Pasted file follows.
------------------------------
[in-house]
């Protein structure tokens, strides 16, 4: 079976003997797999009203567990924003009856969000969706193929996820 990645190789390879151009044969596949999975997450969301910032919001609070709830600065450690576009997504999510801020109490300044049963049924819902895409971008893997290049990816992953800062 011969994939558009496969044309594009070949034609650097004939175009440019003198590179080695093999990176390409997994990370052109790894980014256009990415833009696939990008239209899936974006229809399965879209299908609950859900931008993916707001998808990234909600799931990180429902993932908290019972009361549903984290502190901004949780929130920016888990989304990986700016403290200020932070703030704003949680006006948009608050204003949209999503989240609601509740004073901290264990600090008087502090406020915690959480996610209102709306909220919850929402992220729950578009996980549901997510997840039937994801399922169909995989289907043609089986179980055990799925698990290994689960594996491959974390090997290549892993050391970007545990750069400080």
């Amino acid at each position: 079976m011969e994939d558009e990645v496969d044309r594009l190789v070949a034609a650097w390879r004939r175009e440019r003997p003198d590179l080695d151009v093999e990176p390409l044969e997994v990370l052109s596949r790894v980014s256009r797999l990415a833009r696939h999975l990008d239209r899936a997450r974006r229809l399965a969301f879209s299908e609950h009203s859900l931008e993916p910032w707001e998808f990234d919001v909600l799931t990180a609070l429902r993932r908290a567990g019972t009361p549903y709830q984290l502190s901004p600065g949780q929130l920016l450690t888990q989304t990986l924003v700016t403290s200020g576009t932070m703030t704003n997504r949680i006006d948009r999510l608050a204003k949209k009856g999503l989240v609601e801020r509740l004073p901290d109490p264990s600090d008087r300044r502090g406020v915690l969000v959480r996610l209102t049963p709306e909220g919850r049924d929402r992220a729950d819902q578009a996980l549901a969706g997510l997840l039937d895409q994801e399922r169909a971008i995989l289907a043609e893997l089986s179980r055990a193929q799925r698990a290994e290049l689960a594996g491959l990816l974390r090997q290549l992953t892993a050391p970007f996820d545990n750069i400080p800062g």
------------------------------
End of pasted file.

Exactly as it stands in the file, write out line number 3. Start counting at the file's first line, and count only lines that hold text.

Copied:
């Amino acid at each position: 079976m011969e994939d558009e990645v496969d044309r594009l190789v070949a034609a650097w390879r004939r175009e440019r003997p003198d590179l080695d151009v093999e990176p390409l044969e997994v990370l052109s596949r790894v980014s256009r797999l990415a833009r696939h999975l990008d239209r899936a997450r974006r229809l399965a969301f879209s299908e609950h009203s859900l931008e993916p910032w707001e998808f990234d919001v909600l799931t990180a609070l429902r993932r908290a567990g019972t009361p549903y709830q984290l502190s901004p600065g949780q929130l920016l450690t888990q989304t990986l924003v700016t403290s200020g576009t932070m703030t704003n997504r949680i006006d948009r999510l608050a204003k949209k009856g999503l989240v609601e801020r509740l004073p901290d109490p264990s600090d008087r300044r502090g406020v915690l969000v959480r996610l209102t049963p709306e909220g919850r049924d929402r992220a729950d819902q578009a996980l549901a969706g997510l997840l039937d895409q994801e399922r169909a971008i995989l289907a043609e893997l089986s179980r055990a193929q799925r698990a290994e290049l689960a594996g491959l990816l974390r090997q290549l992953t892993a050391p970007f996820d545990n750069i400080p800062g």